Angela Merkel’s soft China stance is challenged at home
Jul 16th 2020
ANGELA MERKEL has always had Germany’s economic ties with China in mind while conducting bilateral diplomacy with the Asian giant. In the 15 years since she took over as chancellor in 2005, German exports to China have quintupled, to just under €100bn ($110bn), about 3% of GDP. Last year China was easily Germany’s largest trade partner, to the particular benefit of big firms such as Volkswagen, BMW and Siemens. To avoid antagonizing China’s ruling Communist Party, Mrs. Merkel was careful not to take the side of the hawks in the heated debate last year and this over whether to let Huawei, a Chinese telecoms giant, bid for contracts to build Germany’s 5G networks (see article).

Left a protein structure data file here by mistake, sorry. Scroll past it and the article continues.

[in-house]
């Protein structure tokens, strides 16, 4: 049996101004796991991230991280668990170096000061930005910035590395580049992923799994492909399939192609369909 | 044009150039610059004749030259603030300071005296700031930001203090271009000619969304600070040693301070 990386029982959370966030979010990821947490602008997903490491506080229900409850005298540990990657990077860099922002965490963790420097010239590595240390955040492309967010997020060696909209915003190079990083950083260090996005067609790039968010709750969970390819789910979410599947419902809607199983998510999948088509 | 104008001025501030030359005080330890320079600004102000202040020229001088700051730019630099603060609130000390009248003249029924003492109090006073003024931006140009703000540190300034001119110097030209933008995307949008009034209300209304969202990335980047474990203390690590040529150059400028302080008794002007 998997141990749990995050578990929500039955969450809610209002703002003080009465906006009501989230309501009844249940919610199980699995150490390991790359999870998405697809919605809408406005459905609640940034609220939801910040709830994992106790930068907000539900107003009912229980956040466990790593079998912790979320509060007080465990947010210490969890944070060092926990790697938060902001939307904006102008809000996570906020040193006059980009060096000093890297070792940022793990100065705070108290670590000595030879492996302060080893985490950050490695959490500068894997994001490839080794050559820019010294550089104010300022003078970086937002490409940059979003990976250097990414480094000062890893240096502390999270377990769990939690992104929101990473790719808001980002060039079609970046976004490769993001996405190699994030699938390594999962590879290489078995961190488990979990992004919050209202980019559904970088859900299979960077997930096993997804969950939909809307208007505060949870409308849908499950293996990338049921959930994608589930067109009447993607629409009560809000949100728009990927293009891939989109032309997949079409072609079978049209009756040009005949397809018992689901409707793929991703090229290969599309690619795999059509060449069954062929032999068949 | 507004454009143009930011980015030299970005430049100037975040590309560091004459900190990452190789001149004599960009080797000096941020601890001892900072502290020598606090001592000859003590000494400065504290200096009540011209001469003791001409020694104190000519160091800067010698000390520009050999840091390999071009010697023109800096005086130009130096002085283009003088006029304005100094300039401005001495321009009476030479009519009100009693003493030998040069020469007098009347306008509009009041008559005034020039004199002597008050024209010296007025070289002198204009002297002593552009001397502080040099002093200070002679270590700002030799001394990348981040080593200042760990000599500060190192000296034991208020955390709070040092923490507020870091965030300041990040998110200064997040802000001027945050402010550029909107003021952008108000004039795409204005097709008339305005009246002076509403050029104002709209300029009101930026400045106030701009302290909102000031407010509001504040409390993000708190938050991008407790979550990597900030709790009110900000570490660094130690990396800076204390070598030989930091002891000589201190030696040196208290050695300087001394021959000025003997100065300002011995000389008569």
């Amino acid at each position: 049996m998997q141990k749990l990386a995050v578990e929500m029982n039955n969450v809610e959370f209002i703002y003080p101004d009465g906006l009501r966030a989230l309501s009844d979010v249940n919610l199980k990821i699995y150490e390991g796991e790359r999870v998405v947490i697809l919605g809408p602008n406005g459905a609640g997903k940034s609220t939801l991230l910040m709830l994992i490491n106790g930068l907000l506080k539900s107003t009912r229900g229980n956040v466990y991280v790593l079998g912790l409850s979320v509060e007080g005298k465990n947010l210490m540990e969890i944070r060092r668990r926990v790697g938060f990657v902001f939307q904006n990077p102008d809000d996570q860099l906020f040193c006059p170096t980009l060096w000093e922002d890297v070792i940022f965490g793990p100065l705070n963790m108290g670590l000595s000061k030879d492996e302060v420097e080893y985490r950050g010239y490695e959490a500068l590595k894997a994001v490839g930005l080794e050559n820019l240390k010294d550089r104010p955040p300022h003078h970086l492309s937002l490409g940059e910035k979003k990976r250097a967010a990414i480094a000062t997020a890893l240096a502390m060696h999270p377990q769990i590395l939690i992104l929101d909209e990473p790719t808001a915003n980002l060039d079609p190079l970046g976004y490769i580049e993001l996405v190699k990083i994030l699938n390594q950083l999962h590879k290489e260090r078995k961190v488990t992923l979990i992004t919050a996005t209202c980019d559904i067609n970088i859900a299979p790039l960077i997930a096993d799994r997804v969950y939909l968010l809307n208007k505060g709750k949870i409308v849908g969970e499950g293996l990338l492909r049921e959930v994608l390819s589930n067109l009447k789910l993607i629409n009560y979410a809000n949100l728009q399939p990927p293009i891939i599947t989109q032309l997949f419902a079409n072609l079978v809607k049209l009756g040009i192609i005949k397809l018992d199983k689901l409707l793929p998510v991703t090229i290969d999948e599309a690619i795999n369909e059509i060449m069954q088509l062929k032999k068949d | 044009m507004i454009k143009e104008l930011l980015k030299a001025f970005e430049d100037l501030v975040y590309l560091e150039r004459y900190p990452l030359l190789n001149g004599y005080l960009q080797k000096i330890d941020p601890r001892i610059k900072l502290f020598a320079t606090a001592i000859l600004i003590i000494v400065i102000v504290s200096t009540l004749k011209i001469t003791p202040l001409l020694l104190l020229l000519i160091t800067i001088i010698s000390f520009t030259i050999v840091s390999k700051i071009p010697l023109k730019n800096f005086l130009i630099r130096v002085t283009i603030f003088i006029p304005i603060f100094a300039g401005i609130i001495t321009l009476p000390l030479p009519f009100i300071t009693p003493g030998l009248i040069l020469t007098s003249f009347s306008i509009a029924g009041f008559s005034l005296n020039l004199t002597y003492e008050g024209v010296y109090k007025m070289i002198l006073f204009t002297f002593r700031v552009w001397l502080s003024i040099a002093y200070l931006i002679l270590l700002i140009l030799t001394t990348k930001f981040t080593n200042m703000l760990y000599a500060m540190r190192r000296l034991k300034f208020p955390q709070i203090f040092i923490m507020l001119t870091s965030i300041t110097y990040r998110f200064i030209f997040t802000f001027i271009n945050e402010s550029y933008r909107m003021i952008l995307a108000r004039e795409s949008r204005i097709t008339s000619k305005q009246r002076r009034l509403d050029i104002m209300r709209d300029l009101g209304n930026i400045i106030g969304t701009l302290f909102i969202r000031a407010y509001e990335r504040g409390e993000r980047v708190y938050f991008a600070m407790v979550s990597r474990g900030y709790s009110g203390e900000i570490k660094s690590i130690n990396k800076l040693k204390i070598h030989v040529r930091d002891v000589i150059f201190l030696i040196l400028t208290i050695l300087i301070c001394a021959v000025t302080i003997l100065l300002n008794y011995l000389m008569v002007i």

Her caution goes wider. Mrs Merkel has also been circumspect in her comments on China’s recent clampdown in Hong Kong. She emphasized the need to “seek dialogue” with the Chinese government on the basis of a “relationship of trust”. But that means that she is increasingly out of step with the rest of Germany’s political establishment. Leading figures in her Christian Democratic Union (CDU) object to her refusal to criticize the Chinese government directly. Norbert Röttgen, head of the Bundestag’s foreign-affairs committee and a contender for the CDU leadership, condemned as “self-censorship” the German foreign office’s recent advice to be “particularly careful” about posting China-critical comments on social media. For Nils Schmid, foreign-policy spokesman for the Social Democrats, the CDU’s junior coalition partner, Germany’s China policy is “behind the times”.